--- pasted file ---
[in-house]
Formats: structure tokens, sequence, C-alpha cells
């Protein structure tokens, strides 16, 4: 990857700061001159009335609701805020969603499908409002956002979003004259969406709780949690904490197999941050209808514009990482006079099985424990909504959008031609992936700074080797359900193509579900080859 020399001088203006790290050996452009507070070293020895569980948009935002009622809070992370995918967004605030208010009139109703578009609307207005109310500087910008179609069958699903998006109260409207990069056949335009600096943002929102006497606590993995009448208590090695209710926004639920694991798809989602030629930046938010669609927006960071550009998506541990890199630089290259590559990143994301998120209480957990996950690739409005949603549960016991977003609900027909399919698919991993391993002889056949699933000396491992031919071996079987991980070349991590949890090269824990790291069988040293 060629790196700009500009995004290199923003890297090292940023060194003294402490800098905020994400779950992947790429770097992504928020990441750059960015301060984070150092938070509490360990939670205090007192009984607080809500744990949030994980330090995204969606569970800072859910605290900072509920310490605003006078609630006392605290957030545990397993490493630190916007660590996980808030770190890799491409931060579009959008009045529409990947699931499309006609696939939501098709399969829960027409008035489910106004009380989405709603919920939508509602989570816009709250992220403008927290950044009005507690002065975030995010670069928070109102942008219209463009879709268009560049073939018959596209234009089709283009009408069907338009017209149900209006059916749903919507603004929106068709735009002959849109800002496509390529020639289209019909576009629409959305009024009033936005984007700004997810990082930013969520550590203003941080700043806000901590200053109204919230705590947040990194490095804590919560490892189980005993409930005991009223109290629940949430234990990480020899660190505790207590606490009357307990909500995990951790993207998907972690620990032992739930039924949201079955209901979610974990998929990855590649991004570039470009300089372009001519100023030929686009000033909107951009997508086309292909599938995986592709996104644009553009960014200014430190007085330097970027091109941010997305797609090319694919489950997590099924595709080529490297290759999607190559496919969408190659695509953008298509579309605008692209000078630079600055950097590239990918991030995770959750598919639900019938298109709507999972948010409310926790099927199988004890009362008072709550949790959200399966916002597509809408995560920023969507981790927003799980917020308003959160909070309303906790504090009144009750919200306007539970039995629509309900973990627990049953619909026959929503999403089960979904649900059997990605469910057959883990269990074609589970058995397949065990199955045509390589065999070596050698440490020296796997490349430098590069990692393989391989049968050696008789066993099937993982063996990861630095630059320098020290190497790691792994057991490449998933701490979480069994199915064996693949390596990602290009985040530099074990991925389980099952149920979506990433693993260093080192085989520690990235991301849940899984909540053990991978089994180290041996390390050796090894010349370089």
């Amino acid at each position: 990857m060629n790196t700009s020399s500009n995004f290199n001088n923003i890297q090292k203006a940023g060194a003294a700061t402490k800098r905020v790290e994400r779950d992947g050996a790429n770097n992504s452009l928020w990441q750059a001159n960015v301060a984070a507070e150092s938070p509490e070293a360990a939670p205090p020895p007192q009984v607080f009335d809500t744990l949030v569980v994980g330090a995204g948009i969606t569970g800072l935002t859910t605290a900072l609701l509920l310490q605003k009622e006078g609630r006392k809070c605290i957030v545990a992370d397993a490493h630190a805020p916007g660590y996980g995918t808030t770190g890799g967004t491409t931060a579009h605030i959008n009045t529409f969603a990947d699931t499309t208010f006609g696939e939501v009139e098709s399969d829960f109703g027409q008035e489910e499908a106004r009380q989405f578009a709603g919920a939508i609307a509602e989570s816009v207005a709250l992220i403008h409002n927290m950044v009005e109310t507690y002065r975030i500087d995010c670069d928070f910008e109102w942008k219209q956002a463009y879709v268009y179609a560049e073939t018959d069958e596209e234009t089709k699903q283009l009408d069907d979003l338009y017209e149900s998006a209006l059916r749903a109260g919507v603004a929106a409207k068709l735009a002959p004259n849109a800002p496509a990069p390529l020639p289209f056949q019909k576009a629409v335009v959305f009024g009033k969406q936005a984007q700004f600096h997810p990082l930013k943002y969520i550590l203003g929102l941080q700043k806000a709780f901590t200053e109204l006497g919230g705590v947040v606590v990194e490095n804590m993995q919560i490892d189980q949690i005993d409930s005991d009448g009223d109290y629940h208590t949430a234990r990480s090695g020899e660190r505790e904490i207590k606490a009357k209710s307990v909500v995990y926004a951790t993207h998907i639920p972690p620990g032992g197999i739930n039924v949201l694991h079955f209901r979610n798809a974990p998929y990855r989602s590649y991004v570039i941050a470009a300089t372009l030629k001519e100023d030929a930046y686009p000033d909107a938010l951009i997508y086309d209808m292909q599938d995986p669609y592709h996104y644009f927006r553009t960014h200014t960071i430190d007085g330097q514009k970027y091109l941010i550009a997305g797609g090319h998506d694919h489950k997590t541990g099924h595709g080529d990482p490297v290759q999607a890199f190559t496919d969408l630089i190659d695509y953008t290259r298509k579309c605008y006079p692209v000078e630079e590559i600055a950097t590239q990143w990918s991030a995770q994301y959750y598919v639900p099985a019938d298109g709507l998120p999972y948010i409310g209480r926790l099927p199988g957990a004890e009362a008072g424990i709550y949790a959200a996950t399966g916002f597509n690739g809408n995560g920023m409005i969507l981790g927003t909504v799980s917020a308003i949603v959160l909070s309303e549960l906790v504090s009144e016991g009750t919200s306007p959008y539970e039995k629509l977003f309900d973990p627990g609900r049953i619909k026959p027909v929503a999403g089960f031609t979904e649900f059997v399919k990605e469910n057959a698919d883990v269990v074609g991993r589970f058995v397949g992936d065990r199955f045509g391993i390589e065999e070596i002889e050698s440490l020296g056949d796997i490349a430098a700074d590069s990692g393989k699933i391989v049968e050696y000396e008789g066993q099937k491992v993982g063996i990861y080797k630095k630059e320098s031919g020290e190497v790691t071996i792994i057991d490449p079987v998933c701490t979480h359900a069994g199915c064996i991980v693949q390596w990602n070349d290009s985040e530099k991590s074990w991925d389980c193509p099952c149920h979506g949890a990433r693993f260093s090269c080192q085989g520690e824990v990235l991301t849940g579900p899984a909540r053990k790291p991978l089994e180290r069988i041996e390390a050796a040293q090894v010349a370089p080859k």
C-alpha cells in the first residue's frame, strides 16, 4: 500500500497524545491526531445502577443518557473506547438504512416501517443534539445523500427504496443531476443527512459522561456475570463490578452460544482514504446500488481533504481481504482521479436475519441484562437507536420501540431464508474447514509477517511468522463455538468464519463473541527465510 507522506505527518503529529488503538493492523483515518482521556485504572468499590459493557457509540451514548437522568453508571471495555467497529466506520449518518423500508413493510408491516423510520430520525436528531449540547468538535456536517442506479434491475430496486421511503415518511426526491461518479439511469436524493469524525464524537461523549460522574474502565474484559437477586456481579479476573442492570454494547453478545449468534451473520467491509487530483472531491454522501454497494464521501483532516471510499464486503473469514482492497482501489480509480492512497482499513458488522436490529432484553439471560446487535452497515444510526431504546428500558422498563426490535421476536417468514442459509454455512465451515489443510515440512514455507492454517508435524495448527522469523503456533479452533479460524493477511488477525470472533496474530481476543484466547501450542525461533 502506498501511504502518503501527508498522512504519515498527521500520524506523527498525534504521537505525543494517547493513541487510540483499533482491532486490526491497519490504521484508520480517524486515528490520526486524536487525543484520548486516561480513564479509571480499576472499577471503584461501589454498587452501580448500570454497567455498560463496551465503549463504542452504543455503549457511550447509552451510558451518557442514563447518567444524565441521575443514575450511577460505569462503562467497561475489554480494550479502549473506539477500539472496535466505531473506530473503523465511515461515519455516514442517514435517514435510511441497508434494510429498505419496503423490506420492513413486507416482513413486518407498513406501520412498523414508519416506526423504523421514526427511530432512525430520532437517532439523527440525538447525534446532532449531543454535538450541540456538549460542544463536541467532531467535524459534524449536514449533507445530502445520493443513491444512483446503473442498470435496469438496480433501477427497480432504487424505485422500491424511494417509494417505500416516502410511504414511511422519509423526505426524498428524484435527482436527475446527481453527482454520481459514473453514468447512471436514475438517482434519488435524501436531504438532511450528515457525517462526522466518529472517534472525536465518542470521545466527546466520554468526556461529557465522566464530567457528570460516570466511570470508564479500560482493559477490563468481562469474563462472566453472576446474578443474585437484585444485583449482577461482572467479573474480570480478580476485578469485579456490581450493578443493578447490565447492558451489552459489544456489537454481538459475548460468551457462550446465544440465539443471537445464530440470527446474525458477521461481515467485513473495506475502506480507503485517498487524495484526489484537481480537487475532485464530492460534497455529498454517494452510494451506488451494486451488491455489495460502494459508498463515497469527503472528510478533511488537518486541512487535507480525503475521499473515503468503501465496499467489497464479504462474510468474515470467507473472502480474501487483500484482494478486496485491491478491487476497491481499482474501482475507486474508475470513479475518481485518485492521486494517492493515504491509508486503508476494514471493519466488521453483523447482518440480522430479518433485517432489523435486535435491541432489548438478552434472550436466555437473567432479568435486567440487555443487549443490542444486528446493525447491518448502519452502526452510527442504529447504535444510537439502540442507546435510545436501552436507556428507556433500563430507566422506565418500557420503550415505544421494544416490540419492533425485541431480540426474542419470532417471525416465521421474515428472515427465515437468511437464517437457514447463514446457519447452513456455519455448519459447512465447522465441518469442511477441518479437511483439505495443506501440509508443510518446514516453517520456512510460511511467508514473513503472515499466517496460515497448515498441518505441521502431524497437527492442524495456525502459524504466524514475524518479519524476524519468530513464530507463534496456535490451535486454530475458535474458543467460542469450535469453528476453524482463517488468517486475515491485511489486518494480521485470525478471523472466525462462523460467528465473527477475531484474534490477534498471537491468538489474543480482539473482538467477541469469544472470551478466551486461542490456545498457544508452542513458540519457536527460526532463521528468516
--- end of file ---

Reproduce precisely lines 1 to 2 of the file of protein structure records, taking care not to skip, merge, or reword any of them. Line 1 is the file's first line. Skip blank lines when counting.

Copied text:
[in-house]
Formats: structure tokens, sequence, C-alpha cells